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Missing the Goal

We’ve had a wonderful week or so spending time with pioneers at Launde Abbey, Scargill House and on Holy Island, and I’ve been reflecting on one of the key themes that emerged out of one of the Rural Mission Hubs: repentance.

Repentance is a funny word, a word which we don’t use very often outside the classic church environment because it means very little in our culture. Repentance means to go in a different direction, to turn away from what we think is best and turn towards God’s goodness for us; not just to say sorry, but to live a new life because we are sorry. In our wider culture, repentance can be that religious word stemming from a judgemental God that requires us to admit that we are doing something wrong. Then in our church culture repentance can be coming to Jesus at communion, saying sorry, but going home and repeating our negative behaviour again. Repentance is often misunderstood or deeply unattractive.

In order for us to repent we have to understand what it is we are repenting from. We have to consider our human nature and deal with that other word… sin. Sin is ‘Khata’ in Hebrew and ‘Hamartia’ in Greek. It basically means missing the goal, something I am all too familiar with at football practice! Jesus reveals that the goal in life is to love God and to love others. In the Bible, sin began with humanity choosing their own way in the garden, soon followed by the horrific story of Cain and Able, turning away from God, and turning away from loving others. In this context. repentance makes sense as turning away from ignoring God and neglecting humanity, and turning towards loving God and each other. We must always remember both the God bit and the human bit: loving God and loving each other come together.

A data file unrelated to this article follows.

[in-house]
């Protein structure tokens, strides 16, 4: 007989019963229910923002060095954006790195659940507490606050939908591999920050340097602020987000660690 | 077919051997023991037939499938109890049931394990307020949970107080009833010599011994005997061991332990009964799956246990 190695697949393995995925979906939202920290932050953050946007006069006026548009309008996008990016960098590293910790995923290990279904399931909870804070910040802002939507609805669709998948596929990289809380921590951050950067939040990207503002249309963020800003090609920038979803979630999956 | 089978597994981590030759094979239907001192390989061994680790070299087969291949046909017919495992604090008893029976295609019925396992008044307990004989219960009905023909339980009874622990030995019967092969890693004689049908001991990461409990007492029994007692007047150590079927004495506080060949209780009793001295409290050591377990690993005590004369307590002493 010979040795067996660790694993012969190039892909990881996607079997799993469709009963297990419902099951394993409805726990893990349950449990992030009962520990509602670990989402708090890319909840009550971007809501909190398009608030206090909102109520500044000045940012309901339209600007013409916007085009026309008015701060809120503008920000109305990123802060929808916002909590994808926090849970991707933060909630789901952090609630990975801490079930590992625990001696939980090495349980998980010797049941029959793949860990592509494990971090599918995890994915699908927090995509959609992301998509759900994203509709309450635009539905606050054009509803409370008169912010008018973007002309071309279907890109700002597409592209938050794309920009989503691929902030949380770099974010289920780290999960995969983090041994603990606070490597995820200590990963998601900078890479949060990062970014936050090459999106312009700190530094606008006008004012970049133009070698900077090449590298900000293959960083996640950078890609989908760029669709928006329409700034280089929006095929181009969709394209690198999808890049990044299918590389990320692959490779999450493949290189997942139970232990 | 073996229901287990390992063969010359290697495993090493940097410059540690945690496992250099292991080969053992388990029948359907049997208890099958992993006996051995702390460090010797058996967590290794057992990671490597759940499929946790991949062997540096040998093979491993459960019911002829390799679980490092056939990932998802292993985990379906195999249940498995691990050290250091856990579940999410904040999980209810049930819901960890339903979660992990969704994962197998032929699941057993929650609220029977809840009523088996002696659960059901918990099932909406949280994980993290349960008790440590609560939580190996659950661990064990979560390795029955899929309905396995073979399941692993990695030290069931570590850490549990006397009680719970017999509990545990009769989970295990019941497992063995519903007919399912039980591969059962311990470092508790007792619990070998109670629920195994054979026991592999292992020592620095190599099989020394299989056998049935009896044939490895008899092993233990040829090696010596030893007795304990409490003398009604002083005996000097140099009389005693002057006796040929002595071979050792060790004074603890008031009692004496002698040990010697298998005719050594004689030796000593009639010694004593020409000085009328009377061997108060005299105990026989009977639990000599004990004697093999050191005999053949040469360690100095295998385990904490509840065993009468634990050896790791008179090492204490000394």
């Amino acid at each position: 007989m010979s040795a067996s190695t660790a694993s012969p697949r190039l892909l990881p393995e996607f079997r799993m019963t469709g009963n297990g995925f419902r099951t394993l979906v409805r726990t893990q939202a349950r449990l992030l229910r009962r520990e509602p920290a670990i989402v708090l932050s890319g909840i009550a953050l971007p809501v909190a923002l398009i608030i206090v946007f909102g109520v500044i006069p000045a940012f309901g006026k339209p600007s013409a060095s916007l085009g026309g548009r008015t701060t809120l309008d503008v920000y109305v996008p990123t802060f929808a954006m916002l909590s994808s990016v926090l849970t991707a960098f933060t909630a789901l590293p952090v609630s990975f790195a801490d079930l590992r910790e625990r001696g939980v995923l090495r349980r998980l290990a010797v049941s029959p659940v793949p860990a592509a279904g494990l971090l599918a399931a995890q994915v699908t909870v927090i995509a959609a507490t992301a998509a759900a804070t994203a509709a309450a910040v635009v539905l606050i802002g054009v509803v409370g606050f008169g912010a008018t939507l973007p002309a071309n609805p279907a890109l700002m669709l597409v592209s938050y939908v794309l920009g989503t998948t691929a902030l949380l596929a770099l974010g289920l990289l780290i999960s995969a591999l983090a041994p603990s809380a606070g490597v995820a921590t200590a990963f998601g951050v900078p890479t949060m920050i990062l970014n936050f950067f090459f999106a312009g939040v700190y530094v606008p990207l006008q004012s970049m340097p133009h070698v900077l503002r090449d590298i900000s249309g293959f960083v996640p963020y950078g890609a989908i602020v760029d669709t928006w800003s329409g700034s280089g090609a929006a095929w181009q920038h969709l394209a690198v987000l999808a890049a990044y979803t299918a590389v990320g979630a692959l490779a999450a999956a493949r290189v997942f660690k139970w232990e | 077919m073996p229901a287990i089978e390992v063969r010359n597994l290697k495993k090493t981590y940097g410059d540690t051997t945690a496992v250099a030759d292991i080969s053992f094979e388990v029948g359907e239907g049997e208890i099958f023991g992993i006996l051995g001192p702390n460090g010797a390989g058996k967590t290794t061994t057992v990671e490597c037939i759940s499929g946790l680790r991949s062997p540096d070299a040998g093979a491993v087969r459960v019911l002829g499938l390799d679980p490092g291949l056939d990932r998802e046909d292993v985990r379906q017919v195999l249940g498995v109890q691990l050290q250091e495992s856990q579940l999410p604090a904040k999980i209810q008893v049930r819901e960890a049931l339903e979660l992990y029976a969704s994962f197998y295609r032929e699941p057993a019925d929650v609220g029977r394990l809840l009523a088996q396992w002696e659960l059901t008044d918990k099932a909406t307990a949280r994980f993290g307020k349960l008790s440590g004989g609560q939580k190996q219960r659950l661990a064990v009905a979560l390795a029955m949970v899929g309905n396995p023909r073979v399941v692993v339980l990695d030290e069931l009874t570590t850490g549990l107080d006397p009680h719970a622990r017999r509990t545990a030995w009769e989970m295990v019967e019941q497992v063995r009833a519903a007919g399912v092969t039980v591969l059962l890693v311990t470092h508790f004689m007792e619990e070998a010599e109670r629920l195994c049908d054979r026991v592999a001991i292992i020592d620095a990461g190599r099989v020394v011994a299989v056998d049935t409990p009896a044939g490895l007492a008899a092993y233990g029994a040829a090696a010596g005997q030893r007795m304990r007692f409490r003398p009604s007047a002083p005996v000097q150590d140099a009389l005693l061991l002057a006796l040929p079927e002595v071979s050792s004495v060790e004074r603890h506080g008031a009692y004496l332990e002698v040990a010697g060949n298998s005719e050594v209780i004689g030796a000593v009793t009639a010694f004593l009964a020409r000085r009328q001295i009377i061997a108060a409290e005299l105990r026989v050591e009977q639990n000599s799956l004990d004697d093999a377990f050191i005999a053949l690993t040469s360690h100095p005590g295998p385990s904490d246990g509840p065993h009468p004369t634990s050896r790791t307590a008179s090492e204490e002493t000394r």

Well, this is all great, but how does calling the church to repentance release mission? At the Hubs, Simon spoke about the Exodus, and part of that story involves the Israelites staying in the desert for longer because they kept repeating their sin of idolatry and failing to trust in God’s provision. They needed more ‘desert time’ because God needed his people to truly be his people. The church will not be able to fully join in with God’s mission if we keep holding onto our habitual sin. Repentance can’t simply be a word of sorry, it has to be a turning away from the old to the new that is found in Jesus. For example, what might it look like to repent of not welcoming young people in our churches? It might look like getting out into the community to love our young people. If we repent of talking badly about one another, we have to then really work at talking well of each other, something that the Bible says will show God’s love to the world. If we repent of the idols that have gripped the church for centuries such as wealth, race, gender, power, we will give these up and become a people where God is number one, and where all are loved and valued. When we as the church live more in the mercy and forgiveness of our God, trusting in the transformative power of the Spirit, phrases like ‘but the church is part of institutional racism’, ‘the church isn’t a safe place look at what priests have done’, ‘God is unwelcoming and judgemental’, will change because we have changed.

Where are we, as church, failing to hit the goal, and can we be brave enough to turn our faces back towards God and step out in the Spirit’s transformative power?

Jo Allen Director: South West


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